Clothing for boating is an extremely important piece of gear, that is why I created a separate document for this topic. Dressing appropriately for kayaking can be quite challenging. Can you catch hypothermia in 90o weather? Surprisingly, the answer is yes. Two great examples are:
- Savage River in Western Maryland where the water is released from the bottom of the dam and is often in the low 40's.
- The Grand Canyon (Colorado River) where very long swims are common and the water is around 50o.
Water immersion is amazingly fast at dropping your core temperature.
On the other hand, it is really easy to overheat as well. Although the water is cold on the Lower Yough, if I wear a dry top in the summer I will be overheated by the end of the first rapid.
Both extremes are not only uncomfortable, they can be lead to poor judgment and perhaps harm your health.
Another weather issue common in the summer is sun burn, especially for fair skin individuals. Frankly, I hate oily sun block lotions and even the water proof variety seem to come off. A light colored top like a spray jacket with nothing underneath does a great job of blocking the sun without causing me to overheat. A brim on your helmet or baseball cap can add extra shade protection to your face and eyes. Inexpensive sun glasses can also help protect your eyes.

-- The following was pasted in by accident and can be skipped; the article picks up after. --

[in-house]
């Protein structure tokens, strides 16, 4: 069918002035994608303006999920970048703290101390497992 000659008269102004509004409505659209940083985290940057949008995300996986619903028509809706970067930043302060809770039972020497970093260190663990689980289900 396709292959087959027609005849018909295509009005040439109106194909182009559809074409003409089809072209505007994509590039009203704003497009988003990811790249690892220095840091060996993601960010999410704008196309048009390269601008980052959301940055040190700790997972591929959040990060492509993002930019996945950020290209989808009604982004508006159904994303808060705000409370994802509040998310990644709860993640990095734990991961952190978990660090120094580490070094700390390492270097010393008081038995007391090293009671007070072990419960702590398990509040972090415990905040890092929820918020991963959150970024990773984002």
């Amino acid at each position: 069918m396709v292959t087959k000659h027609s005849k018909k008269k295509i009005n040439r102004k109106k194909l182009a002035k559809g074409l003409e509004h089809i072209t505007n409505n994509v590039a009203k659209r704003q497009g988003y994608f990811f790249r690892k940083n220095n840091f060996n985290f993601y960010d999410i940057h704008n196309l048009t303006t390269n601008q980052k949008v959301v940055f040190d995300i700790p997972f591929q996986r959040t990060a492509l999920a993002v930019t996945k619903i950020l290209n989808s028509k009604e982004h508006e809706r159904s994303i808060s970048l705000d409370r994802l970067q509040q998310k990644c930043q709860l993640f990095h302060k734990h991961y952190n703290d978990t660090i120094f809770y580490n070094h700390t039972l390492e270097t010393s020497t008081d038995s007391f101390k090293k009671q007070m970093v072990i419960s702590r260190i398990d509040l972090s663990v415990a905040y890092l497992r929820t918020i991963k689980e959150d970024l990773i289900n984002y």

We also need to deal with land based issues - especially during portages. Flip-flops may look neat but are downright dangerous when navigating rocks. Suitable water shoes are essential or old sturdy tennis shoes if you can wear these in your boat. Another land issue is thick undergrowth and poison ivy. Some type of long pants may be quite beneficial.